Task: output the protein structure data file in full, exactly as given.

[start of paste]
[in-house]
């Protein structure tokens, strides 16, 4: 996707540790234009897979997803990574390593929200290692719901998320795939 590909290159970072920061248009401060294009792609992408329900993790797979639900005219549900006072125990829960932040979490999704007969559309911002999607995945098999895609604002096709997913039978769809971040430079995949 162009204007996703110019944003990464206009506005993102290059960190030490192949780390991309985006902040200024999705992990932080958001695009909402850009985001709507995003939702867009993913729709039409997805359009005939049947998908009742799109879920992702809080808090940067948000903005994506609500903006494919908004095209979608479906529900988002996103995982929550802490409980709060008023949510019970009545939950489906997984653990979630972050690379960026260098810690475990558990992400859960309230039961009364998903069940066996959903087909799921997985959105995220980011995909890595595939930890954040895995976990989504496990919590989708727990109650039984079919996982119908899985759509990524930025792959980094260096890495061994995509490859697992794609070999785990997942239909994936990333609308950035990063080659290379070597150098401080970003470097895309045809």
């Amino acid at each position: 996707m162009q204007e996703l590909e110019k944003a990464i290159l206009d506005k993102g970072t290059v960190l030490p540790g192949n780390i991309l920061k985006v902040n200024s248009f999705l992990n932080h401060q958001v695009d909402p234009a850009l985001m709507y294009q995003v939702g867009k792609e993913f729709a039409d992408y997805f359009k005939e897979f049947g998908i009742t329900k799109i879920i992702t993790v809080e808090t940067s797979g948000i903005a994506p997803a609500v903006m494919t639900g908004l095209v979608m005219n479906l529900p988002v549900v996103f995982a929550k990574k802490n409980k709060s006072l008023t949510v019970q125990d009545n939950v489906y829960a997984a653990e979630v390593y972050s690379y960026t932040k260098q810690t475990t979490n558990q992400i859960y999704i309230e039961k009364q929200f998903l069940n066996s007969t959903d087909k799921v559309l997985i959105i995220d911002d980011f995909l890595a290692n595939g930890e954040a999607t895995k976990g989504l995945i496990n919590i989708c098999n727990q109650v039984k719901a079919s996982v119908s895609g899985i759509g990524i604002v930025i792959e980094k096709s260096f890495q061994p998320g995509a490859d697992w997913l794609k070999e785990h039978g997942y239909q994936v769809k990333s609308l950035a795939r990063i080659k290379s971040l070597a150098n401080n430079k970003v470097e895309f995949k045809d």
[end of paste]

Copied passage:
[in-house]
């Protein structure tokens, strides 16, 4: 996707540790234009897979997803990574390593929200290692719901998320795939 590909290159970072920061248009401060294009792609992408329900993790797979639900005219549900006072125990829960932040979490999704007969559309911002999607995945098999895609604002096709997913039978769809971040430079995949 162009204007996703110019944003990464206009506005993102290059960190030490192949780390991309985006902040200024999705992990932080958001695009909402850009985001709507995003939702867009993913729709039409997805359009005939049947998908009742799109879920992702809080808090940067948000903005994506609500903006494919908004095209979608479906529900988002996103995982929550802490409980709060008023949510019970009545939950489906997984653990979630972050690379960026260098810690475990558990992400859960309230039961009364998903069940066996959903087909799921997985959105995220980011995909890595595939930890954040895995976990989504496990919590989708727990109650039984079919996982119908899985759509990524930025792959980094260096890495061994995509490859697992794609070999785990997942239909994936990333609308950035990063080659290379070597150098401080970003470097895309045809």
């Amino acid at each position: 996707m162009q204007e996703l590909e110019k944003a990464i290159l206009d506005k993102g970072t290059v960190l030490p540790g192949n780390i991309l920061k985006v902040n200024s248009f999705l992990n932080h401060q958001v695009d909402p234009a850009l985001m709507y294009q995003v939702g867009k792609e993913f729709a039409d992408y997805f359009k005939e897979f049947g998908i009742t329900k799109i879920i992702t993790v809080e808090t940067s797979g948000i903005a994506p997803a609500v903006m494919t639900g908004l095209v979608m005219n479906l529900p988002v549900v996103f995982a929550k990574k802490n409980k709060s006072l008023t949510v019970q125990d009545n939950v489906y829960a997984a653990e979630v390593y972050s690379y960026t932040k260098q810690t475990t979490n558990q992400i859960y999704i309230e039961k009364q929200f998903l069940n066996s007969t959903d087909k799921v559309l997985i959105i995220d911002d980011f995909l890595a290692n595939g930890e954040a999607t895995k976990g989504l995945i496990n919590i989708c098999n727990q109650v039984k719901a079919s996982v119908s895609g899985i759509g990524i604002v930025i792959e980094k096709s260096f890495q061994p998320g995509a490859d697992w997913l794609k070999e785990h039978g997942y239909q994936v769809k990333s609308l950035a795939r990063i080659k290379s971040l070597a150098n401080n430079k970003v470097e895309f995949k045809d």